-AUDIO BOOK: On Old Age by Cicero (Librivox)
    -ESSAY: When It Comes to Retirement, I’m With Cicero : The great Roman orator thought aging and retiring free us from destructive ambition and competition. (Jim Michaels, Jan. 11, 2019, WSJ)
    -ESSAY: Cicero: Enemy of the State, Friend of Liberty (Lawrence W. Reed, 3/17/14, FEE)
    -ESSAY: The Fall of the Republic (Lawrence W. Reed, , January 8, 2014, FEE)
    -ESSAY: Marcus Tullius Cicero, Who Gave Natural Law to the Modern World: Cicero Urged Reason, Decency, Peace, and Liberty (Jim Powell, 1/01/97, FEE)
    -ESSAY: Why the Founders' Favorite Philosopher Was Cicero (Paul Meany, 3/31/18, FEE)
    -ESSAY: Cicero, Roman Republicanism and the Contested Meaning of Libertas (Geoff Kennedy, 15 May 2013, Political Studies)
    -ESSAY: The classics and the Constitution: The smokescreen of republicanism and the creation of the Republic,/a> (BENJAMIN STRAUMANN, JUNE 8TH 2016, OUP)
   
-ESSAY: The brutal beheading of Cicero, last defender of the Roman Republic: In 43 B.C., Mark Antony murdered Cicero, famous for his unparalleled powers of speech, and ushered in the beginnings of the Roman Empire (JOSÉ MIGUEL BAÑOS, FEBRUARY 25, 2019, History Magazine)
    -ESSAY: On Rereading “De Senectute” : Cicero’s hot investment tips for the declining years. (HERBERT STEIN, NOV 27, 1998, Slate)
    -REVIEW ESSAY: Summary of Cicero, “On Old Age” (Reason and Meaning)
    -REVIEW: of On Life and Death by Cicero, Translated by John Davie (Frank freeman, University Bookman)
    -REVIEW: of SAVING THE REPUBLIC A Novel Based on the Life of Marcus Cicero by Eric D. Martin (Kirkus)
    -ESSAY: Resigned to his fate: The death of Cicero: Marcus Tullius Cicero was a famous politician and lawyer, whose life was cut short when he was killed at the order of Mark Antony (Josho Brouwers on 7 December 2018, ancient World Magazine)
    -ETEXT: Life of Cicero by Anthony Trollope
    -REVIEW: of CICERO: The Life and Times of Rome's Greatest Politician by Anthony Everitt (T. Corey Brennan, NY Times Book Review)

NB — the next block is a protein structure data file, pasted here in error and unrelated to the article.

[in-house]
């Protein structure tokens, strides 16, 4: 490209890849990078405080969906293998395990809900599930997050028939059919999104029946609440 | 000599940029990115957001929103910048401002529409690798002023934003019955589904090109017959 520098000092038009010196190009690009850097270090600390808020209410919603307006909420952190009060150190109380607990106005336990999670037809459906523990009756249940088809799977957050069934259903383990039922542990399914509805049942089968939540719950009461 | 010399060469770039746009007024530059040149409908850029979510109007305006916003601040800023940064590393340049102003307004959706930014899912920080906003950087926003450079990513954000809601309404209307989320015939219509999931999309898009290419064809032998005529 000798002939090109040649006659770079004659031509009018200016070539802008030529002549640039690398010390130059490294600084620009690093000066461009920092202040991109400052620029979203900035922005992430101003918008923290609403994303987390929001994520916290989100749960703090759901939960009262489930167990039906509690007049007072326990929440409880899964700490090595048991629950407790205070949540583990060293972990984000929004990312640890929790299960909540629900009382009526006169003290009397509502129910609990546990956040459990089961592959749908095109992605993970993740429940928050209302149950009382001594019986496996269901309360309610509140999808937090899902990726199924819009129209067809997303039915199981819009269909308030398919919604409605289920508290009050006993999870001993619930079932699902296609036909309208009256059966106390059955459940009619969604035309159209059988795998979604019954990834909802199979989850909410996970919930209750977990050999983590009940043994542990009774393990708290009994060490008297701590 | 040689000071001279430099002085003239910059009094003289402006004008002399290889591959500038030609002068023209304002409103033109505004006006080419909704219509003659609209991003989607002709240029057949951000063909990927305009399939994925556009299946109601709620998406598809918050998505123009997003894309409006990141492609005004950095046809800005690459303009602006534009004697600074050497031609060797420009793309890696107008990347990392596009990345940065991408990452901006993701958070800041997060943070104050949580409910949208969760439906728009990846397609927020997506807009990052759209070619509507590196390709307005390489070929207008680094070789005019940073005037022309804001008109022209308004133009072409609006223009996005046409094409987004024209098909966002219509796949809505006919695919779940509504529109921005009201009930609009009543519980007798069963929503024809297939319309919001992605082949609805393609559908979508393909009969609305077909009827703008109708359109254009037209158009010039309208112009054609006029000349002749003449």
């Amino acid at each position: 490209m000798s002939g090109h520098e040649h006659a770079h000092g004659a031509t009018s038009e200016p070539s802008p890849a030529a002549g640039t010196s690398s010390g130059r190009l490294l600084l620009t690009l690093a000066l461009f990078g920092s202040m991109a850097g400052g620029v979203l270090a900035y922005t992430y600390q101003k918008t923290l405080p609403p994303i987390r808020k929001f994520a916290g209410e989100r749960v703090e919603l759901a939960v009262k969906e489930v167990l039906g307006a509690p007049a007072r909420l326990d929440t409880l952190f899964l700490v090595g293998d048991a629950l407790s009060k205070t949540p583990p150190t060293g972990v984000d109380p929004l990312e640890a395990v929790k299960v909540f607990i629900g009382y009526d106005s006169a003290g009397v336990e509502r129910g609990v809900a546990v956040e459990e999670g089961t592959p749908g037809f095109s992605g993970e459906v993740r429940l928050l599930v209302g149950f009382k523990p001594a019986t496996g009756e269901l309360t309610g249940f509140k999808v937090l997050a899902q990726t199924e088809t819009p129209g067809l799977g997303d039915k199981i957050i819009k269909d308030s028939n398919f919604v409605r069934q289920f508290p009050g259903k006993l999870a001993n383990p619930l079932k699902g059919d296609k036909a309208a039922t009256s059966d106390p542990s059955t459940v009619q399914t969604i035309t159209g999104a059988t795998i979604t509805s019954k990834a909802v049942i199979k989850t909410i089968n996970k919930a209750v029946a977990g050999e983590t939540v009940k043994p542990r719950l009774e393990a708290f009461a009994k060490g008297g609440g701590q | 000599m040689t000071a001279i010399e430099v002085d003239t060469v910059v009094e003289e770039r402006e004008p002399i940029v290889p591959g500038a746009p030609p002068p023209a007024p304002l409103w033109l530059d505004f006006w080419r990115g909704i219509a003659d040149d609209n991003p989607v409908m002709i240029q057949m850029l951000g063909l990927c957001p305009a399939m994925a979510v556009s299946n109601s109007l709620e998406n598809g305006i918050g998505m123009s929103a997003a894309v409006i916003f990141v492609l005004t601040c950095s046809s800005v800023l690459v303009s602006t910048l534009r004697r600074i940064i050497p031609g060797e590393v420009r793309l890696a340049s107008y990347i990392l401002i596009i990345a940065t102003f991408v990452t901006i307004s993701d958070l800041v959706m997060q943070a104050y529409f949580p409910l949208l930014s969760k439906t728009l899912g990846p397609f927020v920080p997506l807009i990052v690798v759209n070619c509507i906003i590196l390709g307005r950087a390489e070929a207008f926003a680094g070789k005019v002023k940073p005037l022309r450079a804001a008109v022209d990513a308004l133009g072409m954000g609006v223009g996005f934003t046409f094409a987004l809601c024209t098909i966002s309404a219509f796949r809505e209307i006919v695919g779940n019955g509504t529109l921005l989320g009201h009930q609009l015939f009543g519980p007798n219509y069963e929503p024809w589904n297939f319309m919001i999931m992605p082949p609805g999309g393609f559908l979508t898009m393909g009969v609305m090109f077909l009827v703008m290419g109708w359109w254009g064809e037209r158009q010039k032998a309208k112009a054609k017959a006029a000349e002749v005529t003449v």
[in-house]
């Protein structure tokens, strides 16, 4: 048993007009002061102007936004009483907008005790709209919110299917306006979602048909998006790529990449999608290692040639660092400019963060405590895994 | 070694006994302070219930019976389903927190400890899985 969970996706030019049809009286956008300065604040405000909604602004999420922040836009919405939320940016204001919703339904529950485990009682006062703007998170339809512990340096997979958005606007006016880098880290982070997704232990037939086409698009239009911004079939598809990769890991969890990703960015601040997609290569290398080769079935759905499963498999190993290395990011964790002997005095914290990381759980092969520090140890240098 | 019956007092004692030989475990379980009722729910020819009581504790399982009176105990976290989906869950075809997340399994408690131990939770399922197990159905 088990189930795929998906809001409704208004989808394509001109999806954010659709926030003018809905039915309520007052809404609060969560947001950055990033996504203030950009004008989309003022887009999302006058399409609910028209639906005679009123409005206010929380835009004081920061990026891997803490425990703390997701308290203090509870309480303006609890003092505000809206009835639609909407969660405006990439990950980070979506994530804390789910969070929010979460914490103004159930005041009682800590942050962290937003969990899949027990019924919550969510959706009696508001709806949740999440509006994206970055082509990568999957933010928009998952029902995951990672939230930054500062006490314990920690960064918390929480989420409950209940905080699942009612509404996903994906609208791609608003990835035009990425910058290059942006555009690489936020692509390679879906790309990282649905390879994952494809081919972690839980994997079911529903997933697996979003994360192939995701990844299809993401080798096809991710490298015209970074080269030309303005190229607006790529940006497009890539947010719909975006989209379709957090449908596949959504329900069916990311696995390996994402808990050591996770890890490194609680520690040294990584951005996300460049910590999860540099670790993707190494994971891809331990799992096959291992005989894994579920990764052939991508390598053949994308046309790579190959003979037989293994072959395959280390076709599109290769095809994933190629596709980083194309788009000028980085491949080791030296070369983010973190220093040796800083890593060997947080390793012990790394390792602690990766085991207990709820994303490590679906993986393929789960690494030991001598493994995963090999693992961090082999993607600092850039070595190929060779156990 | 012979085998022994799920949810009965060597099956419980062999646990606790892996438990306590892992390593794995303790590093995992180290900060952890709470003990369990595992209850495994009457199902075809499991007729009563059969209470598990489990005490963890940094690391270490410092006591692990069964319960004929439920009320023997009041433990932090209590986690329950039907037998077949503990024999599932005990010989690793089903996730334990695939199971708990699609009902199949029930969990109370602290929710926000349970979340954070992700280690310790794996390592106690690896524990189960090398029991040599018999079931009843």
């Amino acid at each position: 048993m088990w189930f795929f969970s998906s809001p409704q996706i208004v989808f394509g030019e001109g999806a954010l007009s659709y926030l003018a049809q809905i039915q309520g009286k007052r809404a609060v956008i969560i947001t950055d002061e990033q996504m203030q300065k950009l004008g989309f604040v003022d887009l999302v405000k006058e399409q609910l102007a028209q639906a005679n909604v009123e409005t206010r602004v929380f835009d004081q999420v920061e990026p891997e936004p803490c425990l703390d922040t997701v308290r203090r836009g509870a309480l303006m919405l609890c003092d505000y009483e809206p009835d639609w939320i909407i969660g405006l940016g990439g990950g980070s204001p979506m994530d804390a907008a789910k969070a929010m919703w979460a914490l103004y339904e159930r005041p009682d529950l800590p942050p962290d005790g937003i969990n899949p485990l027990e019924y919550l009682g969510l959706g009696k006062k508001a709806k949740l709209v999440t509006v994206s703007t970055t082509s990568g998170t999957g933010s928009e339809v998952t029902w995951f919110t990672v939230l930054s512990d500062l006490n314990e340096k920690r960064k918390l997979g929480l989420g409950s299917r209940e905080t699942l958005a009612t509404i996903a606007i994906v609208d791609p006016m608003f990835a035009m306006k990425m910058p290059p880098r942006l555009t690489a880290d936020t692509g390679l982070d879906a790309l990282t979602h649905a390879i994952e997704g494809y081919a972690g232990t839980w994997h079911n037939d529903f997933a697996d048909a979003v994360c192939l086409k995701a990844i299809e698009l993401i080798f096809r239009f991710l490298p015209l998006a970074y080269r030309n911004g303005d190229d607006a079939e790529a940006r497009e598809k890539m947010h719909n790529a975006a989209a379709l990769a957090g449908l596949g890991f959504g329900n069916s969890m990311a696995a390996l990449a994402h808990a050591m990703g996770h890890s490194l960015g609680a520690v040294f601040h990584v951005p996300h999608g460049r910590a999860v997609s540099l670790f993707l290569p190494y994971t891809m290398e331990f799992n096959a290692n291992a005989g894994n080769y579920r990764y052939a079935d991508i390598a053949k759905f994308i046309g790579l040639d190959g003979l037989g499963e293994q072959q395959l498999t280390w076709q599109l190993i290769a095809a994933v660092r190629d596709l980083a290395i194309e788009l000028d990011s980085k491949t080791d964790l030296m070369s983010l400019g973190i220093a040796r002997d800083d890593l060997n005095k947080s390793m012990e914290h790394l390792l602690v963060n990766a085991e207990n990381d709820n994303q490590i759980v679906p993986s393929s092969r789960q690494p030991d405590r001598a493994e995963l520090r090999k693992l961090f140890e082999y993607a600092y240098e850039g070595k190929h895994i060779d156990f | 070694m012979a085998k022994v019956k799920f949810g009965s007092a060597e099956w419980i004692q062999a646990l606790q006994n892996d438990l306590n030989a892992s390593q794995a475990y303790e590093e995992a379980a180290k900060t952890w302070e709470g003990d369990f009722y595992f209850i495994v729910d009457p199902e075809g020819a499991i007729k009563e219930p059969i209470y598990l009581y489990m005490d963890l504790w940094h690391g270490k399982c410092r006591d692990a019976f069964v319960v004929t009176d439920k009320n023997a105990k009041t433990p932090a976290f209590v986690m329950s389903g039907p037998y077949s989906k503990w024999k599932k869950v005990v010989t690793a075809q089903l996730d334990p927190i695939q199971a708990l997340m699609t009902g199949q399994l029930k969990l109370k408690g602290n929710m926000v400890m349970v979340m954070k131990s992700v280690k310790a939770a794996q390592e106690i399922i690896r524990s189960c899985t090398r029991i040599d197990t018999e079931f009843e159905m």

-REVIEW: of Cicero (Publishers Weekly)
    -REVIEW: of Cicero (Lawrence Osborne, Salon)
    -REVIEW: of Cicero (Mary beard, London Review of Books)
    -REVIEW: of Cicero (Keith Phipps, AV Club)
    -REVIEW: of Cicero (Gerald T. Burke, Historical Novel Society)
    -REVIEW: of Cicero (UNRV Roman Empire)
    -REVIEW: of Cicero (Melinda Nash, Houston Chronicle)
    -REVIEW: of Cicero (Ben Witherington, BeliefNet)
    -REVIEW: of Cicero (Nicholas Von Hoffman, LA Times)
    -REVIEW: of Cicero (John Maxwell Hamilton, Chicago Tribune)
    -REVIEW: of cicero (Michael Lind, Washington Post)
    -REVIEW: of Cicero (Massimo Pigliucci, Medium)
    -REVIEW: of Cicero (Mark Miller, WSJ)
    -REVIEW: of Cicero (Israel Book Review)
    -REVIEW: of Cicero (The Economist)
    -REVIEW: of Cicero (Robert Louis Wilken, Weekly Standard)
    -ARCHIVES: "cicero" (Lapham's Quarterly)
    -REVIEW ARCHIVES: "cicero" (Kirkus)
    -ARCHIVES: cicero (Ancient World Magazine)

Philip Freeman Links:

    -AUTHOR SITE: Philipfreeman.com
    -AUTHOR PAGE: Philip Freeman (Simon & Schuster)
    -BOOK SITE: How to Grow Old (Google Books)
    -BOOK SITE: How to Grow Old: Ancient Wisdom for the Second Half of Life by Marcus Tullius Cicero, Translated by Philip Freeman (Princeton University Press)